4 Podiatrist-Approved Shoes for Summer (and 4 Pairs You Should Never Wear)
You’ve got your sundress on and your floppy hat at the ready. All that’s left to do? Decide what shoes to wear. But before you slip on a pair of flimsy sandals, you might want to consider what they’re actually doing to your feet. We checked in with Dr. Miguel Cunha, a New York-based podiatrist and founder of Gotham Footcare, for his take on popular summer shoes. Here are four pairs he advises against (yep, you should probably ditch the flip-flops)—and what to wear instead.
Skip Flip-Flops & Wear Wedges
We can’t say we’re shocked to learn that flip-flops aren’t doing anything for your feet, but we didn’t realize how bad they could actually be. Per Dr. Cunha, wearing flip-flops for prolonged periods of time can affect both gait and posture, which can lead to stress on the foot and the rest of the body. A safer option is a wedge. Because it’s elevated, Dr. Cunha says, it puts the Achilles tendon in a more relaxed position, which slows down the progression of symptoms associated with arch collapse.
Skip Stilettos & Wear Block Heels
Stilettos simply aren’t good for your feet, we all know this. Because of their height (and how thin the heels are), a single night in stilettos means risking ankle sprains and foot injuries, Dr. Cunha says. If you’re looking for a taller sandal, he suggests a block heel with an ankle strap, which will offer support, hold up your weight better than a stiletto and reduce the risk of a twisted ankle. They’re also much comfier to wear and easier to walk in. Win-win.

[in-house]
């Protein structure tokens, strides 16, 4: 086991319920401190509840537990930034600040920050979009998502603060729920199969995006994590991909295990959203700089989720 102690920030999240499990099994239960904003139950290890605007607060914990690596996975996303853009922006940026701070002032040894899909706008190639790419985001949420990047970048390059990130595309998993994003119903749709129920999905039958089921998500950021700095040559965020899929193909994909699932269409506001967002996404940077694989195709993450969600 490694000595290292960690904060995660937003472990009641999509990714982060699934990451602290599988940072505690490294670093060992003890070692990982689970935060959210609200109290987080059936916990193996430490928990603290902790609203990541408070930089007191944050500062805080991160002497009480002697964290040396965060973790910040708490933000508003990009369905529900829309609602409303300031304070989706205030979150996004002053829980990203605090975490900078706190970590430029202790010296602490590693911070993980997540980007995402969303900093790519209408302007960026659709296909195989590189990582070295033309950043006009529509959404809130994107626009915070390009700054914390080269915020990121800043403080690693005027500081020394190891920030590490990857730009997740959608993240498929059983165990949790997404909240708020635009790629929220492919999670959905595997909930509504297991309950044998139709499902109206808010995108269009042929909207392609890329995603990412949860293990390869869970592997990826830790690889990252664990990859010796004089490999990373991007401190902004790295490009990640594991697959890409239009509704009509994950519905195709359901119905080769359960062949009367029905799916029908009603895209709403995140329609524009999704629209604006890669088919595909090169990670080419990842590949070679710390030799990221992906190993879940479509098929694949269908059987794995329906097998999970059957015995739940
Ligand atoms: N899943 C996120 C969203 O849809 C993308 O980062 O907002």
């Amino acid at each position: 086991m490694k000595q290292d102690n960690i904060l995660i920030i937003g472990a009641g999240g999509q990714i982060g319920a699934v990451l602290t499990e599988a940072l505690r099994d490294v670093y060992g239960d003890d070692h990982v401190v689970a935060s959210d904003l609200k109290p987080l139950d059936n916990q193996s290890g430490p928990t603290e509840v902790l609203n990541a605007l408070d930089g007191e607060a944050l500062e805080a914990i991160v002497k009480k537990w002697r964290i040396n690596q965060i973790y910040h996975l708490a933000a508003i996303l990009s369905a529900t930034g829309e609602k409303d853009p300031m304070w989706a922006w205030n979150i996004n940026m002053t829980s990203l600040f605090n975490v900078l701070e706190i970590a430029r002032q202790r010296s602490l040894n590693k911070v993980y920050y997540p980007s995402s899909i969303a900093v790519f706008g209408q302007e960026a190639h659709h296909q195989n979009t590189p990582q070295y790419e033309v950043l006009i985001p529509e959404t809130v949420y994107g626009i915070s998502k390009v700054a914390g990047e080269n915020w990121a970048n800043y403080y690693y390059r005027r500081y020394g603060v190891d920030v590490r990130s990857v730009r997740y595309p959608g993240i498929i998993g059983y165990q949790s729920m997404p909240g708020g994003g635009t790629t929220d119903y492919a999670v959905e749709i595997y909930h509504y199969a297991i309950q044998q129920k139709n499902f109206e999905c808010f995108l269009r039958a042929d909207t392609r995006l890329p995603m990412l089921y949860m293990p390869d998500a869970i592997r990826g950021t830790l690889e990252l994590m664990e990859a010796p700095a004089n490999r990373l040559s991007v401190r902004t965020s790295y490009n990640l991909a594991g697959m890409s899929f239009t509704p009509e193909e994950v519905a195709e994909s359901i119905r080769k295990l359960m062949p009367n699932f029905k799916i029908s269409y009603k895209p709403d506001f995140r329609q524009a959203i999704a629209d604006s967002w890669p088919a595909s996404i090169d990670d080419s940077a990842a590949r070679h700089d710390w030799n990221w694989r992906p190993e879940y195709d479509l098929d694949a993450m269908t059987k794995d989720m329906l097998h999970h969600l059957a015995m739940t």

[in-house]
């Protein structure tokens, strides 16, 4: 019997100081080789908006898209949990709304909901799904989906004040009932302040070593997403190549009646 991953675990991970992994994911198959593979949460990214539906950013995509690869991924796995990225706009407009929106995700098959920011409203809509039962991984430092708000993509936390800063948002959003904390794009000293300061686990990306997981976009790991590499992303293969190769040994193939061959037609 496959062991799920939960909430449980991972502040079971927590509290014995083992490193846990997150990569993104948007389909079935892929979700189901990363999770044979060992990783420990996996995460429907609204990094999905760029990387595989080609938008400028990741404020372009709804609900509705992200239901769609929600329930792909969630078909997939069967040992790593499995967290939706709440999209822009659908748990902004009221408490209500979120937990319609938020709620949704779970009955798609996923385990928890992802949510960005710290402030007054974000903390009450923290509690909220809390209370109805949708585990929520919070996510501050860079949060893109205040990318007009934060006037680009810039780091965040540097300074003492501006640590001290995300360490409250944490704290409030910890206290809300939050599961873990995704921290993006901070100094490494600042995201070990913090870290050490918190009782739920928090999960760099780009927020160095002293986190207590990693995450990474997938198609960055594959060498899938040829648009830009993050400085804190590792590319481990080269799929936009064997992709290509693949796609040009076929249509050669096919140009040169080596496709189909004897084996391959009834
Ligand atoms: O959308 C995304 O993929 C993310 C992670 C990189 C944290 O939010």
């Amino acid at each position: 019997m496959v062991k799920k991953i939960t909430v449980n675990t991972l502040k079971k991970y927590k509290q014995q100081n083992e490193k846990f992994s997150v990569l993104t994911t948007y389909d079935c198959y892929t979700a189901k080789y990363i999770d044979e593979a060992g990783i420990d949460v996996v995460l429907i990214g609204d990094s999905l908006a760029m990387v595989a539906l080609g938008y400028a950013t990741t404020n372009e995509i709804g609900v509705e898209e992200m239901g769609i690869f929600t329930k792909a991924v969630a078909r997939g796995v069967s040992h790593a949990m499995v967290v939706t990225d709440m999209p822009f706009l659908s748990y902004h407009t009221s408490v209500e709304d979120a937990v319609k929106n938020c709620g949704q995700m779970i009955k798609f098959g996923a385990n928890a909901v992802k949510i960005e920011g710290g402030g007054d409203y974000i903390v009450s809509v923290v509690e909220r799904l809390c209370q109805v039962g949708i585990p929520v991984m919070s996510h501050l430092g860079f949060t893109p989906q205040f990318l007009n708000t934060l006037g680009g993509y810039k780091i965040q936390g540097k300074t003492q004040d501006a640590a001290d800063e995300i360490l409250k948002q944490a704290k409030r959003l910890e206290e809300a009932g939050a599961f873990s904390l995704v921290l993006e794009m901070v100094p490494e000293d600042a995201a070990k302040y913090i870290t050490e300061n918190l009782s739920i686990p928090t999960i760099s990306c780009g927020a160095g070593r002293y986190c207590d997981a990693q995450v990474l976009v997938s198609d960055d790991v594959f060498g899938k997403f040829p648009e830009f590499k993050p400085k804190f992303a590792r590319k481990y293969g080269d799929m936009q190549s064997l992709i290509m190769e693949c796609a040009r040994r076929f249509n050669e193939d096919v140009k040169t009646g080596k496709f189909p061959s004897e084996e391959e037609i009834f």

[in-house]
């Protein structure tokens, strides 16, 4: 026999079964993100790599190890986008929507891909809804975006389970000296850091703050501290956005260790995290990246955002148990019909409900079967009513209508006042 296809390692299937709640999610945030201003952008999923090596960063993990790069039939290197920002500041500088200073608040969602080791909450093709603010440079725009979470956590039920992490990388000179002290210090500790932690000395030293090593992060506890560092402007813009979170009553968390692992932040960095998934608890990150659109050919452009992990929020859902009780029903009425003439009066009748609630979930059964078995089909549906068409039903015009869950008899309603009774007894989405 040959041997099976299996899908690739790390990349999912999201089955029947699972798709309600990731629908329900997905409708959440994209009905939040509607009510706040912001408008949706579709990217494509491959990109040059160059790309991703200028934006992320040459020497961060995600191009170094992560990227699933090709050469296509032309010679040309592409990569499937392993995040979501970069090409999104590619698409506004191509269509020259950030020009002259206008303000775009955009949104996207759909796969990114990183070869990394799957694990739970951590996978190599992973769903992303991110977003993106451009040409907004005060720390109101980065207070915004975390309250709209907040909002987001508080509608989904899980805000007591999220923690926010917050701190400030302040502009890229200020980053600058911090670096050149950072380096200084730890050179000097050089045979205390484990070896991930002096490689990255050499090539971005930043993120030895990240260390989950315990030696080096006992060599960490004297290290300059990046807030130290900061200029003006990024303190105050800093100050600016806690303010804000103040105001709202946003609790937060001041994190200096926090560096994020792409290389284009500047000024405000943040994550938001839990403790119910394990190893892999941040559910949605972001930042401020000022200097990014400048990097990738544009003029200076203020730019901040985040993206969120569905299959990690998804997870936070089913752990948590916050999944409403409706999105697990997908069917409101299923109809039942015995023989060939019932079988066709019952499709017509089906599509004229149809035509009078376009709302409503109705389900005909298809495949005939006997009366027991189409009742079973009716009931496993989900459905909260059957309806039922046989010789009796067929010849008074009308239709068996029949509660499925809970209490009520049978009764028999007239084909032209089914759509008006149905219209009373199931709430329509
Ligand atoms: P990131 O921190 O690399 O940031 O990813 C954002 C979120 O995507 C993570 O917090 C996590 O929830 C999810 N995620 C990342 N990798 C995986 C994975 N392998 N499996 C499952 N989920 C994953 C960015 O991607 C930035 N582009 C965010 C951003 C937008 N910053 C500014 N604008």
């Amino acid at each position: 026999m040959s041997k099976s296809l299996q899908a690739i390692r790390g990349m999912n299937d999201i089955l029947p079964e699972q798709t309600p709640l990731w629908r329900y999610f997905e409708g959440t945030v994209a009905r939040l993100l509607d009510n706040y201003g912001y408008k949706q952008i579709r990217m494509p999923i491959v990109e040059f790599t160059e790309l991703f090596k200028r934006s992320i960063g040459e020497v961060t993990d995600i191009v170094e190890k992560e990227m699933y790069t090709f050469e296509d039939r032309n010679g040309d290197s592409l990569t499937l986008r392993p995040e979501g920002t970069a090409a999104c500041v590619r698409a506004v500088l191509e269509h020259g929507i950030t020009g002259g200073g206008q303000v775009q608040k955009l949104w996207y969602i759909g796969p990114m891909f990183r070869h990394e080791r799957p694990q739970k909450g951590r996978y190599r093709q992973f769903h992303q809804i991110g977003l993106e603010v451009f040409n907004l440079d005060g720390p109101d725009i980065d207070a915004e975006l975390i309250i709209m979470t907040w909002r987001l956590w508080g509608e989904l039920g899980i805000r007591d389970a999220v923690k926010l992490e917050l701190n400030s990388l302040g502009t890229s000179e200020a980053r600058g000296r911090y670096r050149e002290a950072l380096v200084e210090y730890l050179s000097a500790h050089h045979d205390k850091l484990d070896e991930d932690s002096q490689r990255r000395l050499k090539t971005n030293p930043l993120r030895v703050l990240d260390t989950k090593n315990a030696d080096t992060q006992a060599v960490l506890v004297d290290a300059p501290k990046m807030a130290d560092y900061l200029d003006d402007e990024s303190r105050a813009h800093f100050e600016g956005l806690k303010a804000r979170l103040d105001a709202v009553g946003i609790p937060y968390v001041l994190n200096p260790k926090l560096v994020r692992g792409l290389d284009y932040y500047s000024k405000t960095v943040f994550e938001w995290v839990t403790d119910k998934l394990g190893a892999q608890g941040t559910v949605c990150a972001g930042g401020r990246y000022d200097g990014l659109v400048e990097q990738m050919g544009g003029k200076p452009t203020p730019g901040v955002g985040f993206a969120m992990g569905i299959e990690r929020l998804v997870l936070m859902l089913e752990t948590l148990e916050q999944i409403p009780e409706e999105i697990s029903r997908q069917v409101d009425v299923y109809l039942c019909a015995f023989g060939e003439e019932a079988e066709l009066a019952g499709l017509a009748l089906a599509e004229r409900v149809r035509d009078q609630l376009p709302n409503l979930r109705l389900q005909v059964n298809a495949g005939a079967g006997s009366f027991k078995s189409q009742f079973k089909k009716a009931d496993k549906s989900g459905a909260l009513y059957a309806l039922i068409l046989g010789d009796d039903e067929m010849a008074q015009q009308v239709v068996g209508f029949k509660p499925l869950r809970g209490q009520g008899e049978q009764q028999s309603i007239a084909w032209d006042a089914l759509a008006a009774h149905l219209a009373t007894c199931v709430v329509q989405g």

Skip Slides & Wear Slingbacks
Slides are similar to flip-flops in that they lack arch support and don’t provide any reinforcement around the ankle. Slingbacks, on the other hand, often have some heel height (around three quarters of an inch should be good) and they support the ankle. One thing to keep in mind: Dr. Cunha recommends avoiding tight, pointed styles because they can aggravate your toe area.
Skip Mules & Wear Oxfords
If you’re in the market for a closed-toe summer shoe, consider a pair of oxfords instead of mules. While mules tend to have a sufficiently wide shape, they lack ankle support. The advantage of the oxford, Dr. Cunha says, is that they have a little bit of a heel to them, and offer your toes more breathing room, which eliminates the risk of ingrown nails, irritation, bunions and more. Foot health benefits aside, we love how they add a borrowed-from-the-boys flair to any look.